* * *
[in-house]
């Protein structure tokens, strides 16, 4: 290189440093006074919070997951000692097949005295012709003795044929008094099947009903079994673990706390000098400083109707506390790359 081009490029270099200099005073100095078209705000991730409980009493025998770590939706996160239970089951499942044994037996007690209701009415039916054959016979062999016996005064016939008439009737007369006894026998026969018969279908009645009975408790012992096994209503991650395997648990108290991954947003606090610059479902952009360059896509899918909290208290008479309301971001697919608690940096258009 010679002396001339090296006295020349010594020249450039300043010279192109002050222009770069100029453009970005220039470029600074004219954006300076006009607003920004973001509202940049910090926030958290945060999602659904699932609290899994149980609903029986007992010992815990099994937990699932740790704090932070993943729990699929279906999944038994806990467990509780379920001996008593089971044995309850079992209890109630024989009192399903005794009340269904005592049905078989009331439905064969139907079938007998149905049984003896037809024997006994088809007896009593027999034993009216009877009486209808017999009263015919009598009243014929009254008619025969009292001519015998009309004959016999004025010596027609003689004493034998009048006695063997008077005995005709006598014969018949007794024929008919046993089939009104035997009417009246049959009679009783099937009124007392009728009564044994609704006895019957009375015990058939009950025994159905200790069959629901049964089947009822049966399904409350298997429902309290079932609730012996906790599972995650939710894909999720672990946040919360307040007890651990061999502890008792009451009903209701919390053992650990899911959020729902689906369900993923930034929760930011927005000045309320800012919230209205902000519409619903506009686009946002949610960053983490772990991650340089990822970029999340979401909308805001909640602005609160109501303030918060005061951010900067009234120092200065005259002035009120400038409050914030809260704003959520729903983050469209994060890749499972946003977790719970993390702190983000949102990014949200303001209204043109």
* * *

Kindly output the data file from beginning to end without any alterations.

[in-house]
């Protein structure tokens, strides 16, 4: 290189440093006074919070997951000692097949005295012709003795044929008094099947009903079994673990706390000098400083109707506390790359 081009490029270099200099005073100095078209705000991730409980009493025998770590939706996160239970089951499942044994037996007690209701009415039916054959016979062999016996005064016939008439009737007369006894026998026969018969279908009645009975408790012992096994209503991650395997648990108290991954947003606090610059479902952009360059896509899918909290208290008479309301971001697919608690940096258009 010679002396001339090296006295020349010594020249450039300043010279192109002050222009770069100029453009970005220039470029600074004219954006300076006009607003920004973001509202940049910090926030958290945060999602659904699932609290899994149980609903029986007992010992815990099994937990699932740790704090932070993943729990699929279906999944038994806990467990509780379920001996008593089971044995309850079992209890109630024989009192399903005794009340269904005592049905078989009331439905064969139907079938007998149905049984003896037809024997006994088809007896009593027999034993009216009877009486209808017999009263015919009598009243014929009254008619025969009292001519015998009309004959016999004025010596027609003689004493034998009048006695063997008077005995005709006598014969018949007794024929008919046993089939009104035997009417009246049959009679009783099937009124007392009728009564044994609704006895019957009375015990058939009950025994159905200790069959629901049964089947009822049966399904409350298997429902309290079932609730012996906790599972995650939710894909999720672990946040919360307040007890651990061999502890008792009451009903209701919390053992650990899911959020729902689906369900993923930034929760930011927005000045309320800012919230209205902000519409619903506009686009946002949610960053983490772990991650340089990822970029999340979401909308805001909640602005609160109501303030918060005061951010900067009234120092200065005259002035009120400038409050914030809260704003959520729903983050469209994060890749499972946003977790719970993390702190983000949102990014949200303001209204043109």